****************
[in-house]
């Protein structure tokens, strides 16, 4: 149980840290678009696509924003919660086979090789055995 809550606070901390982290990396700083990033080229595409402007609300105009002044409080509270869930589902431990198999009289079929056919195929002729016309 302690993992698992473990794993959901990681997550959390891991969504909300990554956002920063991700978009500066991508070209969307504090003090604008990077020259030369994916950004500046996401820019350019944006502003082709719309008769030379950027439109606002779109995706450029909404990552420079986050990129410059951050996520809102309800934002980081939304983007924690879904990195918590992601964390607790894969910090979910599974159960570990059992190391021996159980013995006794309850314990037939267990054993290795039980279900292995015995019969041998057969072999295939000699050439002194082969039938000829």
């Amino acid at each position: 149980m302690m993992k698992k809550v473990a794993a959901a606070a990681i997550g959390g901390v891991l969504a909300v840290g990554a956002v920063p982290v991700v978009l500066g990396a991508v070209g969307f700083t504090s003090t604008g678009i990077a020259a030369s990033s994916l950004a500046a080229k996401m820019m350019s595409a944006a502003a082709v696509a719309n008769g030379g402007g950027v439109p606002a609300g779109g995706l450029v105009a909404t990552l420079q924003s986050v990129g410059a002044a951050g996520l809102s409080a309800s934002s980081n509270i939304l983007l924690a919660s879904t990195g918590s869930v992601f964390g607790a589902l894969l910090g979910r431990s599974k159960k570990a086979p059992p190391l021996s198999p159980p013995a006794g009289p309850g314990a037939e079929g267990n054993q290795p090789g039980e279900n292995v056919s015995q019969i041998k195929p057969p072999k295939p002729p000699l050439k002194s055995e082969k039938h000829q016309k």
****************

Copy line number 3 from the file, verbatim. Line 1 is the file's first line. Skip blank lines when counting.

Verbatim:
């Amino acid at each position: 149980m302690m993992k698992k809550v473990a794993a959901a606070a990681i997550g959390g901390v891991l969504a909300v840290g990554a956002v920063p982290v991700v978009l500066g990396a991508v070209g969307f700083t504090s003090t604008g678009i990077a020259a030369s990033s994916l950004a500046a080229k996401m820019m350019s595409a944006a502003a082709v696509a719309n008769g030379g402007g950027v439109p606002a609300g779109g995706l450029v105009a909404t990552l420079q924003s986050v990129g410059a002044a951050g996520l809102s409080a309800s934002s980081n509270i939304l983007l924690a919660s879904t990195g918590s869930v992601f964390g607790a589902l894969l910090g979910r431990s599974k159960k570990a086979p059992p190391l021996s198999p159980p013995a006794g009289p309850g314990a037939e079929g267990n054993q290795p090789g039980e279900n292995v056919s015995q019969i041998k195929p057969p072999k295939p002729p000699l050439k002194s055995e082969k039938h000829q016309k």